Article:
Good in the bends, but that's where the pluses end
Although £2000 cheaper, it can't match rival's quality
For all the noise the engine makes, its mere 109lb ft of torque fails to excite
At motorway speeds, wind noise is intrusive and the engine whines
Satria will sprint to 60mph in 11.8sec, which, in fairness is brisk enough
If you're patient, the 1.6-litre 111bhp engine gives the Satria a top speed of 118mph
Brittle plastics and awkwardly placed switchgear make driving the Satria unnecessarily difficult
Fold the sun visors down and you're faced with a catastrophic loss of vision
The Proton Satria Neo is certainly the best car the company has ever built, but it is still unjustifiable
What is it?
The Proton Satria Neo was first introduced in 2006 so it isn’t new by any stretch of the imagination. What it is, however, is £2000 cheaper. Thanks to a March 2011 price drop, the Satria is now priced more realistically against the competition, likes of which include the Ford Fiesta and Volkswagen Polo.
It’s also a big improvement on the last Proton we tested. The Impian we drove in 2006 suffered problems with ‘water ingress’ and ‘incompliant ride quality.’
Proton owns Lotus and the Satria’s chassis has been tuned there, which should bode well for its dynamics. According to Proton, the Satria is the model that it produced to attract a ‘youthful and sporty’ buyer describing the car as ‘the ultimate hot hatchback.’ Sounds exciting.
What’s it like?
A very, very rough diamond. Standing at a modest 5ft 7-inches tall, I had absolutely no headroom and failed to get comfortable. The seats, albeit leather and suede covered and very supportive, cannot be lowered anywhere near enough to compensate for the steeply raked windscreen. Fold the sun visor down and its high seating position results in a catastrophic loss of visibility.
The cabin itself offers little storage space and is plastered in a sea of brittle grey and more grey plastics, which are substandard considering the Satria’s price tag. The handbrake lever sits nicely enough in the hand but looks like a garden implement, the gearlever does away with ‘faux’ leather and instead employs a sheet of shiny plastic to hide the gear-linkages, and some of the switchgear – electric window buttons and heating dials included – are placed awkwardly too. To top it off, the cigarette lighter is crudely hidden beneath a rudimentary bit of plastic and the boot cannot be opened externally.
With a 111bhp 1.6-litre engine under the bonnet and a kerbweight of 1170kgs, performance should be more the Satria’s forte. Unfortunately, however, it isn’t. For all the noise the engine makes, its mere 109lb ft of torque fails to excite. Proton claims the Satria will sprint to 60mph in 11.8sec, which, in fairness is brisk enough compared with its rivals, but it doesn’t get there cleanly, suffering from a noticeable torque dip at 3000rpm. Give it time, though, and it’ll top out at a respectable 118mph.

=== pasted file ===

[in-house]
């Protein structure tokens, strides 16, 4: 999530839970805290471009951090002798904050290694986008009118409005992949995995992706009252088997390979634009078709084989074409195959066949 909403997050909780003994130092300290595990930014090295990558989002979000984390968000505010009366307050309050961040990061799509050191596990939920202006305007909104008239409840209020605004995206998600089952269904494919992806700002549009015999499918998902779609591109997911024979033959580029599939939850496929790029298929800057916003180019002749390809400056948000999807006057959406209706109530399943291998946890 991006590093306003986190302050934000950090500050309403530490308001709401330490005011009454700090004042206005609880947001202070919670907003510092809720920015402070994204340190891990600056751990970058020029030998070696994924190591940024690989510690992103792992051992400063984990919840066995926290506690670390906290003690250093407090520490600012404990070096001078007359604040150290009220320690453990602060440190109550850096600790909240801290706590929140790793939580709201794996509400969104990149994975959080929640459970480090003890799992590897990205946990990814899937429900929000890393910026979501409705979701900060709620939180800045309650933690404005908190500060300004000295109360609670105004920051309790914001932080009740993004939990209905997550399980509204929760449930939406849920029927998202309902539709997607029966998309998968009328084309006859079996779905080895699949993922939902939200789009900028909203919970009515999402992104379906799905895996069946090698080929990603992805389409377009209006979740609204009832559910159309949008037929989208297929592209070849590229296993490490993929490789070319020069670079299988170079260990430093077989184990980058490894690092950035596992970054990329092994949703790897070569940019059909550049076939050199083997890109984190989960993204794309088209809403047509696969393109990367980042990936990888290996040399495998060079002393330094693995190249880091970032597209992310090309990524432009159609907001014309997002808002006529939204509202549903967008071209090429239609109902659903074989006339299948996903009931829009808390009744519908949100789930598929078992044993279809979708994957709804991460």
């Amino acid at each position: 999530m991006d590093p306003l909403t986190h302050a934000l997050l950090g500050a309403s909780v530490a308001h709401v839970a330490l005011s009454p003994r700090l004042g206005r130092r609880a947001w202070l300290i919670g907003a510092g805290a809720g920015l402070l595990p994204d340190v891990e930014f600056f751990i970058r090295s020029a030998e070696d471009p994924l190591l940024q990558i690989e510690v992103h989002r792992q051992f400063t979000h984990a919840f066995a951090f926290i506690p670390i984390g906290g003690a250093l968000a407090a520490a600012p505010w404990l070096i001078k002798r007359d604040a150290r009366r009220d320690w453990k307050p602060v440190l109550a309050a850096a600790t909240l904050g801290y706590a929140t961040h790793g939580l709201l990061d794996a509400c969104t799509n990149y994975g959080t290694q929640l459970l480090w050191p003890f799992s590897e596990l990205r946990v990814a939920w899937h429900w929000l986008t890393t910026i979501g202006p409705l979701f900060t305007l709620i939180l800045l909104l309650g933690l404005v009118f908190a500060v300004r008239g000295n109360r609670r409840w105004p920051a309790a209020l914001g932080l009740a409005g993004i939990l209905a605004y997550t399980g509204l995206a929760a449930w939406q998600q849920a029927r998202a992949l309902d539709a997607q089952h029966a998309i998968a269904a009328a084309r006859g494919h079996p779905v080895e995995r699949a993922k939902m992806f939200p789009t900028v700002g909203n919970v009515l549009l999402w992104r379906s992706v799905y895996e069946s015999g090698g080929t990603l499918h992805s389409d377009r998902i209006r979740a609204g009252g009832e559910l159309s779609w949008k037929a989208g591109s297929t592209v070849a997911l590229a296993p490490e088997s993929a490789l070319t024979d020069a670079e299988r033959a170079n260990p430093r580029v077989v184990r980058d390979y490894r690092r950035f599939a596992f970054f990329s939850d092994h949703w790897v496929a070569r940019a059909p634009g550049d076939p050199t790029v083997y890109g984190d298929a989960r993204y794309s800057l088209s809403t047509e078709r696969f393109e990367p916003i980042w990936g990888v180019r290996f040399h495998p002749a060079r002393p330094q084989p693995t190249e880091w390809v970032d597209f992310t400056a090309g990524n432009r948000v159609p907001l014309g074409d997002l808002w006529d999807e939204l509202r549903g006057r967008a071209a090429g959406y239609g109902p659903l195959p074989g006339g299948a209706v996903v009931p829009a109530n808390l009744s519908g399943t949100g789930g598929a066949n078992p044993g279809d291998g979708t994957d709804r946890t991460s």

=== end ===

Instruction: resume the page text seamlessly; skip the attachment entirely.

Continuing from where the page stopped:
At motorway speeds, wind noise is intrusive, the engine whines, and again, the lack of torque may disappoint.
Around town is where the Satria performs better. Its Lotus DNA allows for confident direction change and it rides firmly but is never crashy, soaking up potholes and bumps competently. Nevertheless, the Satria’s interior finish is so poor that it’ll emit more than the odd rattle over surface imperfections.
The clutch, too, squeaked every time it was depressed, making me hope that one of the Satria’s selling points included a limitless supply of lubricant – a quick read of the owner’s manual confirmed this wasn’t the case.
Show the little Proton a fast bend or roundabout, however, and the Satria shows its Ace card. Grip levels are very impressive – especially so on aggressive turn-in - and should you wish to unleash its inner Lotus, you’ll be very pleased with the result. Where most superminis would wash wide through a corner, the Proton clings on confidently and resists understeer well. Rewardingly, it’s even happy to be adjusted on the throttle at its limit. It stops pretty well too thanks to discs all-round.
Should I buy one?
As well as the Satria handles and taking its six year warranty into account, the facts cannot be ignored. At £9495, it still can’t compete, even with its newfound rivals, likes of which include the Ford Fiesta, Volkswagen Polo, Vauxhall Corsa and Fiat 500. So unrefined is the interior and build quality that its apparent saving grace is quickly forgotten.
If you’re after something that’s refined, good looking, comfortable and which can cater for people who exceed the height restriction for a ride at Alton Towers, then look else where. It’ll be a while yet before this rough diamond is cut.
Proton Satria Neo Sport
Price: £9495; 0-60mph: 11.5sec; Top speed: 118mph; Economy: 39mpg; CO2 emissions: 177g/km; Kerb weight: 1170kg; Engine layout: 1597cc 4-cyl in line; Installation: Front, longitudinal; Power: 111bhp at 6000rpm; Torque: 109lb ft at 4000rpm; Gearbox: 5-spd manual